Jesse Lawson

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Mar 30 2014 in Nginx/ WordPress/ sysadmin/
How to Backup WordPress on a Remote Server (and send it to Amazon S3) →

Let’s talk about backups.

When you are running your own WordPress hosting service, you need to ensure that your sites are backed up nightly. Unfortunately, the more sites you have on your server, the more processing power is required to do these backups, especially if there have been a lot of changes during the day.

The smartest way to proceed with nightly backups, then, is to offload the processing requirements to a separate, dedicated backup server, or just a secondary server that can afford to use a lot of its CPU in zipping, rsyncing, and uploading to the Amazon cloud.

Dec 20 2013 in sysadmin/ WordPress/
WP Engine Hotfix: Preventing Spam and Bad Bot Traffic, Part II →

In [Part I][1] of this WP Engine Hotfix, I discussed some of the theory behind WP Engine’s visitor calculations and how end-users of WP Engine could benefit from taking charge of their traffic themselves. In this next part, I’ll discuss ways to log your visitor traffic, scrub that traffic for blacklisted and abusive IPs (as well as employ a nifty contact form honeypot), and completely block access to your site by these harmful bots, scrapers, harvesters, and spammers that jack up your visitor count.

It’s important to note that this tutorial is not WP Engine specific. You can employ these methods on any hosting environment in which you have access to Apache. If you’re on Nginx, I’ll cover how to block unwanted traffic in a different tutorial.

Dec 18 2013 in sysadmin/ WordPress/
WP Engine Hotfix: Preventing Spam and Bad Bot Traffic, Part I →

WP Engine counts traffic from “bad” bots (like harvesters and spam bots) the same way it tracks human visitors. While some people have gone to great lengths to talk about how this has dissatisfied them to the point of leaving WP Engine, steps can be taken to take charge of your website’s defense and disallow these bots from ever making it to your pages. In this article, I discuss how to find out who is really visiting your blog (raw metrics), how to filter out the “bad” bot traffic, and (hopefully) reduce your visits in WP Engine’s algorithm.

Dec 1 2013 in webdev/ WordPress/
WordPress Asking for Local FTP Credentials on XAMPP Solved →

A few developers were asking why their localhost instances of WordPress were asking for FTP credentials when trying to install new plugins and themes. If you’re getting the dreaded “Please enter your FTP credentials” page and you’re running XAMPP for your local WP development environment, do not follow the popular StackOverflow answer that tells you to chown your wordpress folder to _www. Read more for the real fix.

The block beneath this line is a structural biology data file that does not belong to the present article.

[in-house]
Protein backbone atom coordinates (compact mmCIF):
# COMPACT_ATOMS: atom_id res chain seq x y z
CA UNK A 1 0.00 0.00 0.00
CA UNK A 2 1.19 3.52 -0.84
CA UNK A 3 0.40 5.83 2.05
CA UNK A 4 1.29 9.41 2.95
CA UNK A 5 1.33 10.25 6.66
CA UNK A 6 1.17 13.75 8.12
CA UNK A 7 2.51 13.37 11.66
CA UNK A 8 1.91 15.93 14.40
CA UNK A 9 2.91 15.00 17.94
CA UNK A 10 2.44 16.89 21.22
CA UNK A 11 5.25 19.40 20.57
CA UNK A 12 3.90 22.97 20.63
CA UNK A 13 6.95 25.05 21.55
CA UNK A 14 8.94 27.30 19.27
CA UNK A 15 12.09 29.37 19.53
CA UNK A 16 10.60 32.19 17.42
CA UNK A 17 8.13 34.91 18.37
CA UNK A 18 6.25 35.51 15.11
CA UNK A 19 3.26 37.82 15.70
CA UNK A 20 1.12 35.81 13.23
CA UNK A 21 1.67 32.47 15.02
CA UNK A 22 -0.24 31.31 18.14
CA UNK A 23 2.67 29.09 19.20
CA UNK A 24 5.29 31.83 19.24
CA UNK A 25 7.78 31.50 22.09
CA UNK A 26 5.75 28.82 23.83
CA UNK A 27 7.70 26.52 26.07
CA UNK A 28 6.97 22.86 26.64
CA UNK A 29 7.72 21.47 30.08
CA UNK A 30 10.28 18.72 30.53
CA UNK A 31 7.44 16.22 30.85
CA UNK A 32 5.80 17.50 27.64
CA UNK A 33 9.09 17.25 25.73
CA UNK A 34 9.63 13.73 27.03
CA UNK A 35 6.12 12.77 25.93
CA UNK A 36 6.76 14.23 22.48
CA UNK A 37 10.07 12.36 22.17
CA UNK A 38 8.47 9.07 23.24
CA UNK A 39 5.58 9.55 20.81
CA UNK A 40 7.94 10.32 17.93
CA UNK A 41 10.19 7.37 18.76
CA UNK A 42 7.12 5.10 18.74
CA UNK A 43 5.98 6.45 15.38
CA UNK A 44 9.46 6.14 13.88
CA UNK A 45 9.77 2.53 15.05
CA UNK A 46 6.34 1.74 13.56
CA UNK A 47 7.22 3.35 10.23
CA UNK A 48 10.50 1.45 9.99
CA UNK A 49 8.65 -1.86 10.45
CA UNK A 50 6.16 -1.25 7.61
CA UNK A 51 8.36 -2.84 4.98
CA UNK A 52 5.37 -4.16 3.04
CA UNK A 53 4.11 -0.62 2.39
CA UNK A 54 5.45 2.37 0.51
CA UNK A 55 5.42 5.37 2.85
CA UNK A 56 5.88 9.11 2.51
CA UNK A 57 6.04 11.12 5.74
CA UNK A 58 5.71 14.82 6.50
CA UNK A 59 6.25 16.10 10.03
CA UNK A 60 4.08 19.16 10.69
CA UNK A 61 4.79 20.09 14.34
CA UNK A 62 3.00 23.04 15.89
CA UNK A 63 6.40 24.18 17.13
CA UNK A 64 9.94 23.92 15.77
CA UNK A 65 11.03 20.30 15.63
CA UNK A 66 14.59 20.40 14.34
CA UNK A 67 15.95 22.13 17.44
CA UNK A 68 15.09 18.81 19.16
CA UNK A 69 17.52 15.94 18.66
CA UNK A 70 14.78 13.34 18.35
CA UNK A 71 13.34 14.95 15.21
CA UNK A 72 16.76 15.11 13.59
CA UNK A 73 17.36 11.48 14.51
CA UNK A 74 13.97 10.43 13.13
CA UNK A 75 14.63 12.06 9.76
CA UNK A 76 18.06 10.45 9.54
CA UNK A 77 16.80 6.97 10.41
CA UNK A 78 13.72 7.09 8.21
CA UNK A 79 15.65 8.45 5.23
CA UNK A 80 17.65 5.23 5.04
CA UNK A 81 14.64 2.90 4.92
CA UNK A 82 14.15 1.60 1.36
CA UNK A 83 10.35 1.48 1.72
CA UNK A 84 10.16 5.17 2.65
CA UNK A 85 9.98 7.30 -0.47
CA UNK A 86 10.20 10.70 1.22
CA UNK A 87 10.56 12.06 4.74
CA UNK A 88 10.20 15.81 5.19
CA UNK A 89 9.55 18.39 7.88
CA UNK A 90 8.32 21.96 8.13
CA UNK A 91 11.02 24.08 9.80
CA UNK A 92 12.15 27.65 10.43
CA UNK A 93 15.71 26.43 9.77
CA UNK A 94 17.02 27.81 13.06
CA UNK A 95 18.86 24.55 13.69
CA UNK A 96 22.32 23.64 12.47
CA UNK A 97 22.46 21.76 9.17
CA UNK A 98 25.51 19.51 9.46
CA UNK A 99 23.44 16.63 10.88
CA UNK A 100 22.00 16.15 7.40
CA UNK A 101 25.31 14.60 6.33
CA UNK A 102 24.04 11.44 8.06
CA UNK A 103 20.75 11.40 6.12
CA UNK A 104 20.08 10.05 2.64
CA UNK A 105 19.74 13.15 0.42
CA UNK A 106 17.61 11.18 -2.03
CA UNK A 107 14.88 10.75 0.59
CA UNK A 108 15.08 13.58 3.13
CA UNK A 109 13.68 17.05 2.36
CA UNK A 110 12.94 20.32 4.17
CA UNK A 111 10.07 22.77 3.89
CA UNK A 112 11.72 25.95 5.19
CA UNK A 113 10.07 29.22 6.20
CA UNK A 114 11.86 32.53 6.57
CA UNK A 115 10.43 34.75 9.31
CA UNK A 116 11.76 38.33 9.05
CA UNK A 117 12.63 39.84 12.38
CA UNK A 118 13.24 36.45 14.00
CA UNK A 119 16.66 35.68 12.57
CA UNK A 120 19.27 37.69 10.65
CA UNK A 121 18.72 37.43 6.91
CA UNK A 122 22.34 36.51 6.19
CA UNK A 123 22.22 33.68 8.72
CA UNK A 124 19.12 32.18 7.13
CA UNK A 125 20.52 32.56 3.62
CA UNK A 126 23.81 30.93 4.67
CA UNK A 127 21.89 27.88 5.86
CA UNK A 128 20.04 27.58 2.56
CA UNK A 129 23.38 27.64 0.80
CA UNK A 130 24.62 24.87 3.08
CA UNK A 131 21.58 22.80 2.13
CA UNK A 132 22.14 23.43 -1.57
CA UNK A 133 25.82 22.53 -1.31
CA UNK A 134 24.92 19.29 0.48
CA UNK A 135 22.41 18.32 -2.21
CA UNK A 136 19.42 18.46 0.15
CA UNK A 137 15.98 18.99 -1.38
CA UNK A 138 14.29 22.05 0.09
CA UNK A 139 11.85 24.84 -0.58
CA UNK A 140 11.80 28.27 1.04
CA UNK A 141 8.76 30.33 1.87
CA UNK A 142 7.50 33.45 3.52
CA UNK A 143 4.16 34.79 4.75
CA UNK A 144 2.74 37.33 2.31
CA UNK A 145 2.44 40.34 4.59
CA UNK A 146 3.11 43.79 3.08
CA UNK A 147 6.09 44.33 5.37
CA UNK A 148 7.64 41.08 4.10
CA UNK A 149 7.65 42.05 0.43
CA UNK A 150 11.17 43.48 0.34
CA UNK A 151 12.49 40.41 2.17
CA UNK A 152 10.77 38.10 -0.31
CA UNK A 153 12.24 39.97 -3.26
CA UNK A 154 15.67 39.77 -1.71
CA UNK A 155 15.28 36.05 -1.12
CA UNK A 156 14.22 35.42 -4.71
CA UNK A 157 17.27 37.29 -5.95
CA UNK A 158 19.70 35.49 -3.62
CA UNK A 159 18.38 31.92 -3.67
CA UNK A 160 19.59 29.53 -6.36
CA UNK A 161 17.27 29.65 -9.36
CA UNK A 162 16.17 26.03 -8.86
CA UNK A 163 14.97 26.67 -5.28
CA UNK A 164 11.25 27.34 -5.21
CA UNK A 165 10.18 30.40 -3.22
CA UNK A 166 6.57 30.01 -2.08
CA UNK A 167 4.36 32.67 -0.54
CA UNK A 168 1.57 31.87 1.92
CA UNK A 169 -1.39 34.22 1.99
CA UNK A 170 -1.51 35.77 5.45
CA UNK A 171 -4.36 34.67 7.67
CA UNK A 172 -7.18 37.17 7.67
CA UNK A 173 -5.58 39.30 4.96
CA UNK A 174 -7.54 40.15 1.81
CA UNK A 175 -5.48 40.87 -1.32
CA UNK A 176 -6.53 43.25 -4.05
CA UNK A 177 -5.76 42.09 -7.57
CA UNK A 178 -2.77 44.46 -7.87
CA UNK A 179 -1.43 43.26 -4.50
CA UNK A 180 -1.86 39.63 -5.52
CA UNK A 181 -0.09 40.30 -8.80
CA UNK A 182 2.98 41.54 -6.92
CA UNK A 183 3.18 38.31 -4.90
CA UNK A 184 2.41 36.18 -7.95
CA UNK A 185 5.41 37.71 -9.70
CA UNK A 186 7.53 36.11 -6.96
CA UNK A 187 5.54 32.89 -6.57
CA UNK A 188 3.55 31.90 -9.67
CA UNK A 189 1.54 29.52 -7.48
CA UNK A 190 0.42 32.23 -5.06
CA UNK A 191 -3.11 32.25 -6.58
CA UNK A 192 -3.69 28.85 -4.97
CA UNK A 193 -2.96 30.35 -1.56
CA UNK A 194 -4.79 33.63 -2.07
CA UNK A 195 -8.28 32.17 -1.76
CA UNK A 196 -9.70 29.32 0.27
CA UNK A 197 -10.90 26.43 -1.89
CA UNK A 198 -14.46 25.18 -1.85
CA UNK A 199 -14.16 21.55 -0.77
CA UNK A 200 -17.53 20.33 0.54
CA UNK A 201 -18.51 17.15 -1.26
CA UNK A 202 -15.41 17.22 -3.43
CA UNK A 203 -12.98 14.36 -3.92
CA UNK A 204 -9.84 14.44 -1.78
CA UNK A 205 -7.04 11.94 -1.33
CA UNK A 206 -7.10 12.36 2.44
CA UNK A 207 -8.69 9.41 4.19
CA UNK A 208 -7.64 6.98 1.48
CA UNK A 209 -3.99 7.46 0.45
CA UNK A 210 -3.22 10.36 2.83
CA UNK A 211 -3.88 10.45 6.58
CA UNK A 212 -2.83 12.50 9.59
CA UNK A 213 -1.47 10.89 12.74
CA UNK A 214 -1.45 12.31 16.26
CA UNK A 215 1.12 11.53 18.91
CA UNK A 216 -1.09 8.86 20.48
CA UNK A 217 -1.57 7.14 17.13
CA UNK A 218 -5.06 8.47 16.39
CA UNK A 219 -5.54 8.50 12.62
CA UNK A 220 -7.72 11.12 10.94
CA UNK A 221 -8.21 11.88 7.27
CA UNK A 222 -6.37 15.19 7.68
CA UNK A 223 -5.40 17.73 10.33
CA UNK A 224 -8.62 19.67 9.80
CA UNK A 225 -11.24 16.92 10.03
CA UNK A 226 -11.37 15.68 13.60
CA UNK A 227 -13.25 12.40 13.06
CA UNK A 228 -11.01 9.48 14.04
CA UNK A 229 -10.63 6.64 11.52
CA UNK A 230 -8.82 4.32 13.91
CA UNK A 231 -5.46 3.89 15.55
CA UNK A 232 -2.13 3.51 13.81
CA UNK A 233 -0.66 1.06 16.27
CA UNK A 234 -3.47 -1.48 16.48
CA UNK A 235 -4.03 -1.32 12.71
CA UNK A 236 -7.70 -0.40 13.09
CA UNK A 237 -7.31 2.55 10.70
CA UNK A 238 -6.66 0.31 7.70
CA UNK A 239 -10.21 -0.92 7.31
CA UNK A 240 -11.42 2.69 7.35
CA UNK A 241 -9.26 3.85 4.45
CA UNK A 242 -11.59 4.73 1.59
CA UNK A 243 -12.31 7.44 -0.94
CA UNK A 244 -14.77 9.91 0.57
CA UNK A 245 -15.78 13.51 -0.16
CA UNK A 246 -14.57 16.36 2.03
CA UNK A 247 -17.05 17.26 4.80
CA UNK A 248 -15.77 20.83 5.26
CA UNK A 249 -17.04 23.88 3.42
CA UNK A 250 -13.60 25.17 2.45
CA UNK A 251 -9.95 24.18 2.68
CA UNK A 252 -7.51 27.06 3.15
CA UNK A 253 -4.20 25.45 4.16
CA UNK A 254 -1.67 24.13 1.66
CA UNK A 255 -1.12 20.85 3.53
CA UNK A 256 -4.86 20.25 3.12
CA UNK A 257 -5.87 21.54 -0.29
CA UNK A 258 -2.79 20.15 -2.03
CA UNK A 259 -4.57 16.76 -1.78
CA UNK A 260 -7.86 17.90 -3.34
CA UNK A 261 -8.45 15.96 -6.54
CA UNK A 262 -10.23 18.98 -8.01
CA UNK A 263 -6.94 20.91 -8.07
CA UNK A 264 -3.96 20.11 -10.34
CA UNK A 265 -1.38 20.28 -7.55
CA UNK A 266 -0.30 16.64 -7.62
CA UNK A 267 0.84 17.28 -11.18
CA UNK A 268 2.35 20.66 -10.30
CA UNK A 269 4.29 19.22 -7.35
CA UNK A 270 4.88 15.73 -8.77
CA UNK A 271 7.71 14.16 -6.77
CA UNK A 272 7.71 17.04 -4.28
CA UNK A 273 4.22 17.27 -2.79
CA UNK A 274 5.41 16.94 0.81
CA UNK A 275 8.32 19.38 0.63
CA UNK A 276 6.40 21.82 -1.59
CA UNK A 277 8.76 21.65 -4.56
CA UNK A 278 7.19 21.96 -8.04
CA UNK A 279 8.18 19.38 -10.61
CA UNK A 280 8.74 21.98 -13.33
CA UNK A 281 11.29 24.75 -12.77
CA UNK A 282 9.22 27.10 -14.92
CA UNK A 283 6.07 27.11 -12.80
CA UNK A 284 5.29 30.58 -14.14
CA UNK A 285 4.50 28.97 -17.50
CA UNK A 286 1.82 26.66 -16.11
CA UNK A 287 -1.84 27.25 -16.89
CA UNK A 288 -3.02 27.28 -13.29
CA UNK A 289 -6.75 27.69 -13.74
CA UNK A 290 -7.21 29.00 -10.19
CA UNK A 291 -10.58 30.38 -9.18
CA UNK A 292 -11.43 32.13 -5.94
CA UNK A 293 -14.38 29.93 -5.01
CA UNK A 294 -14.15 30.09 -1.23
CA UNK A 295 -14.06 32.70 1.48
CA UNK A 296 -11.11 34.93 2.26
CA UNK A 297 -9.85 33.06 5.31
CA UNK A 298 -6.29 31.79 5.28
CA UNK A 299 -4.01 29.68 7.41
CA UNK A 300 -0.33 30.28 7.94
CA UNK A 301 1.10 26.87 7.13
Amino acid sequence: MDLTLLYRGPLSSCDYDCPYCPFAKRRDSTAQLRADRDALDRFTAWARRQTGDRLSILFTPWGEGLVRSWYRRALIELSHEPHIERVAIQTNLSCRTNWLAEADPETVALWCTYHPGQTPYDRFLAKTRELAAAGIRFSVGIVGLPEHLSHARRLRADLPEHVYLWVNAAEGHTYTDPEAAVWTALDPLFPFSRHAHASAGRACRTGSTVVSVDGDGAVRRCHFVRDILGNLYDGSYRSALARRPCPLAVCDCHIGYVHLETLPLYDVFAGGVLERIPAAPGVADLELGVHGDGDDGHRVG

Nov 30 2013 in MySQL/ sysadmin/ WordPress/
How to Find and Replace a String in MySQL →

One of the problems with moving your site from one domain to another is that the images in all your posts are still served from the old setup. In order to fix this, you need to run a simple MySQL command that will search through all your posts and replace the old URL with the new one.

Oct 28 2013 in WordPress/ sysadmin/
NGINX + WPMU + Non-WordPress Subdomains →

I’ve been trying to configure a subdomain on a WPMU install that runs on Nginx that is not part of the WPMU network and have ran into nothing but problems. In this post, I discuss some of the problems I ran into while trying to setup non-WordPress sub-domains alongside a WPMU sub-domain site and how I got both WP and non-WP sub-domains working and correctly configured in Nginx (hint: I didn’t).

Jun 24 2013 in webdev/ WordPress/
Custom Category Style in WordPress →

When I worked for an online newspaper, we put a customized header image at the top of every category page sort of like how NYTimes does it for their blog pages. These days, it’s a lot more attractive to use custom CSS styles for each category. In this tutorial, we’ll create a custom category style in WordPress so you can add your own CSS to pages belonging to a specific category.

Jun 24 2013 in webdev/ WordPress/
dropzone.js WordPress Integration Tutorial →

Over on the Hacks forum at, user Manwoll was looking for a way to add drag-and-drop functionality to a contact form in WordPress. Not a fan of commercial contact form products myself, I sought out a method of doing this that would most accomodate a theme developer who is working on a custom solution for a client. The solution involves using dropzone.js and some basic PHP, and the end-state is a fully-functioning drag-and-drop box on a WordPress page that uploads files straight to your WP uploads directory.